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Nestle and Kinder Morgan strike deal while Indigenous and community right to water ignored

On April 4, the Council of Canadians was in Hope, BC encouraging people to boycott Nestle which extracts water from Sto:lo territory without free, prior and informed consent! The Kinder Morgan 890,000 barrel per day tar sands pipeline would also go through this territory with community permission.

Switzerland-based Nestle (the bottled water company) has announced it has reached an agreement with Texas-based Kinder Morgan (the pipeline company).

The issue of contention between the two transnationals has been that Kinder Morgan’s 890,000 barrel per day tar sands pipeline would have cut through Nestle’s water-bottling property in Hope – on Sto:lo territory – in British Columbia where the transnational extracts 300 million litres of water each year from the Kawkawa Lake aquifer.

CBC reports, “It’s not clear exactly when the agreement was made [but Nestle had been] looking for a very specific re-routing of the pipeline, among a couple of other things related to construction.”

In a filing, Nestle had stated, “The drawings shown in your notice place the new and existing pipelines within 20 metres of Nestle’s aquifer access point. …Construction activities along the proposed detailed route are expected to cause unnecessary and harmful disturbances to the physical expression of the Hope Springs and could contaminate the high quality and highly-permeable groundwater aquifer and surface water Nestle stewards and relies upon for its operations.”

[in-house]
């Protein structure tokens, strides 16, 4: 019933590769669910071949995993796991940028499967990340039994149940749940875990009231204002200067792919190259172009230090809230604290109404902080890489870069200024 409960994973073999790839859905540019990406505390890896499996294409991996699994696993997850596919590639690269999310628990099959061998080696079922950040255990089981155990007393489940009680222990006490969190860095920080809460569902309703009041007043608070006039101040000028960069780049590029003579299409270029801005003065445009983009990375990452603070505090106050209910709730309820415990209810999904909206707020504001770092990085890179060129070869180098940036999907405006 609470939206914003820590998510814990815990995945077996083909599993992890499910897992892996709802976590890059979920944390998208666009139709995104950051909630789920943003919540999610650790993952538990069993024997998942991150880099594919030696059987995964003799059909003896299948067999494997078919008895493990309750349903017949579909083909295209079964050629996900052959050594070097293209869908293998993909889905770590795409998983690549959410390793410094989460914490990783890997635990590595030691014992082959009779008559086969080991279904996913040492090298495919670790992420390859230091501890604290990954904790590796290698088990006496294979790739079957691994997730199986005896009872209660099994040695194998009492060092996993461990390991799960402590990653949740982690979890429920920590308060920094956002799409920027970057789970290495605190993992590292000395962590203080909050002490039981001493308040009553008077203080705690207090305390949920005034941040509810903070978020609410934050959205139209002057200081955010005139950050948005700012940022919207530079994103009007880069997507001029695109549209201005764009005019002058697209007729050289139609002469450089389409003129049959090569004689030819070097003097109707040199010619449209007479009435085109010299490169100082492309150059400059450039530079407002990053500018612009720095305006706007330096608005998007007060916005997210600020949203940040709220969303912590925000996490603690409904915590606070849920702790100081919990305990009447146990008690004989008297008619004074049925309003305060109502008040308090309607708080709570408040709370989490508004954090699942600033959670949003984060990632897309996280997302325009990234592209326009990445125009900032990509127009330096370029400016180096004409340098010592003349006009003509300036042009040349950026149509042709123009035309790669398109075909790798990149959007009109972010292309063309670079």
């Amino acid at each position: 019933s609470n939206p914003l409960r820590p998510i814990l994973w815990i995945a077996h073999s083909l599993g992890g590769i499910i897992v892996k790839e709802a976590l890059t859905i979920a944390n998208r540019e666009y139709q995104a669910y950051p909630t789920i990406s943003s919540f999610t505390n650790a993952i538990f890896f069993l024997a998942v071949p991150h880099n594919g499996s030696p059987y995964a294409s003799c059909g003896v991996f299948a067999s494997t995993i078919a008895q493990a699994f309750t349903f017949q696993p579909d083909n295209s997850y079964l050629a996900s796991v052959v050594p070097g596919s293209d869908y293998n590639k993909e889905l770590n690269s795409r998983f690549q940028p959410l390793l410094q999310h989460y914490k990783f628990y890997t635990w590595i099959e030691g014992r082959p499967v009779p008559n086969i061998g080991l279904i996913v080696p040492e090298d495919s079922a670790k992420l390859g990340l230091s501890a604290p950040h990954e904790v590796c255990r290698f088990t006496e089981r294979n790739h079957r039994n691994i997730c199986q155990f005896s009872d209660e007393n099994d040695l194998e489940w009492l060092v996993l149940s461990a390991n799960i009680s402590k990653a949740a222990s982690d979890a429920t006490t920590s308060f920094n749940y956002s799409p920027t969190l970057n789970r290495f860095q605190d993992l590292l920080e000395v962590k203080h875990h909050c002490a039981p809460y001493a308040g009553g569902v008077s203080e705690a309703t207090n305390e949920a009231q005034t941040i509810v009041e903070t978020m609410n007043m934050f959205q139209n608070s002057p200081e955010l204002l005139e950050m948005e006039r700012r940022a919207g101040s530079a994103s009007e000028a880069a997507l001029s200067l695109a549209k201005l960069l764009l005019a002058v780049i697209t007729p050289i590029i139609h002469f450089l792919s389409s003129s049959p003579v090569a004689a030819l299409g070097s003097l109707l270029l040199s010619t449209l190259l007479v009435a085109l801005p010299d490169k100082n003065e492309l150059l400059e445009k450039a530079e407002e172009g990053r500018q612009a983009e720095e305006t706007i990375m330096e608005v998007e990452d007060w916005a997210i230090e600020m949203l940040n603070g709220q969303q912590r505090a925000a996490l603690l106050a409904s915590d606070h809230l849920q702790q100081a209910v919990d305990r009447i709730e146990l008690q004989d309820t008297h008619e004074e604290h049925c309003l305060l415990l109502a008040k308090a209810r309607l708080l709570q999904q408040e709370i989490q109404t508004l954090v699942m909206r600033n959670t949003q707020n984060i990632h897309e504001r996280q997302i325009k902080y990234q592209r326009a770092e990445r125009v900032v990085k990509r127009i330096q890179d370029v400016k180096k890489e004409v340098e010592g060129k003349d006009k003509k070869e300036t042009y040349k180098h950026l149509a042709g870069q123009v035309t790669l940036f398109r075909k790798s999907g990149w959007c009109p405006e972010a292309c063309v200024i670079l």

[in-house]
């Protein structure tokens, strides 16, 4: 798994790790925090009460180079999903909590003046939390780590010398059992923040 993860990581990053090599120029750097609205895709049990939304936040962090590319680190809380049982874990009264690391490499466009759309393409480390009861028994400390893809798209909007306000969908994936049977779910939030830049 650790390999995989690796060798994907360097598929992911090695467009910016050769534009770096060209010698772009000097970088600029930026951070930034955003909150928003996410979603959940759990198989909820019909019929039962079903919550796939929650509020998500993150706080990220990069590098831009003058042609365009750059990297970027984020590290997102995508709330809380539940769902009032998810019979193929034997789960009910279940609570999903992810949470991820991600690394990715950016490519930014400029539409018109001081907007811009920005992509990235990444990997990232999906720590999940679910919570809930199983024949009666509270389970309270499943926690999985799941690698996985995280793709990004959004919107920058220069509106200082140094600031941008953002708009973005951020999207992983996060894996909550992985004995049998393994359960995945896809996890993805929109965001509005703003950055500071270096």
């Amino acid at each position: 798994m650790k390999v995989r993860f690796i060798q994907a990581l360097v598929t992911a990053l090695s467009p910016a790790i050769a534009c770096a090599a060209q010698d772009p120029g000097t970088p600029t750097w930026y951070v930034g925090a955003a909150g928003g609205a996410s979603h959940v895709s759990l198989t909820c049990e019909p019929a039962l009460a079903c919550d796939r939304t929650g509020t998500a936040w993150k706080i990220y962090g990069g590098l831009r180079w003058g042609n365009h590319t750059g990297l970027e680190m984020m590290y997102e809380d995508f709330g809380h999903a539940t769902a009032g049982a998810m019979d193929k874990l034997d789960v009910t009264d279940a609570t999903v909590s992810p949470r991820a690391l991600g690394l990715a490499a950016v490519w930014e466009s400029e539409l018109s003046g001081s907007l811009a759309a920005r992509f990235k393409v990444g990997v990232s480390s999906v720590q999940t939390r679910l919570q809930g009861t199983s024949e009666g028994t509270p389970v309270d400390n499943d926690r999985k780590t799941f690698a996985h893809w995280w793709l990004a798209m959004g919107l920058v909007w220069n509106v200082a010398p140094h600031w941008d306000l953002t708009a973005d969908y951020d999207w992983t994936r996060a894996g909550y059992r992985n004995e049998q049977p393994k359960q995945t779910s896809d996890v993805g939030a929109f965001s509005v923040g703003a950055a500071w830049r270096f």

Council of Canadians Chilliwack chapter activist Suzy Coulter has highlighted, “We want the pipeline moved away from Chilliwack’s schools, wetlands, fault lines, homes, and drinking water!” And our Chilliwack-based ally WaterWealth noted, “Chilliwack residents have been asking for the route to be moved off the aquifer we get our water from. Does Nestle have some pull that we don’t?”

Furthermore, we continue to express our solidarity with the C’eletkwmx (Coldwater People) in British Columbia. Metro News has reported, “The First Nation raised its concerns about the proximity of the Trans Mountain route to its aquifer, upon which 90 per cent of the nearly 800 residents depend for drinking water.”

On November 28, 2016, federal officials responded, “Coldwater could be significantly impacted from a pipeline spill as the community relies primarily on an aquifer crossed by the project for its drinking water. Coldwater members also rely on cultural foods for subsistence and are at greater risk for adverse effects from an oil spill.”

The next day, November 29, 2016, the Trudeau government approved the pipeline.

The Coldwater Indian Band, Sto:lo applicants, the Tsleil-Waututh Nation, the Upper Nicola Band, the Stk’emlupsemc Te Secwepemc Nation, and the Squamish Nation have all challenged Trudeau’s approval of the Kinder Morgan in the Federal Court of Appeal. That ruling is expected any day.

Council of Canadians climate justice campaigner Andrea Harden-Donahue recently noted, “Kinder Morgan likes to talk about the agreements it has with 43 First Nations, but suggesting this indicates consent is misleading. First of all, some of the agreements signed do not in fact constitute consent, rather are conditional agreements with no final decision made. The number of contracts drops to 30 when you look only at B.C. where around 100 First Nations are affected by the project.”

To sign our Back off Trudeau, respect Indigenous rights and BC’s no to Kinder Morgan petition, click here.

To take our boycott Nestle pledge, click here.

#StopKM #BoycottNestle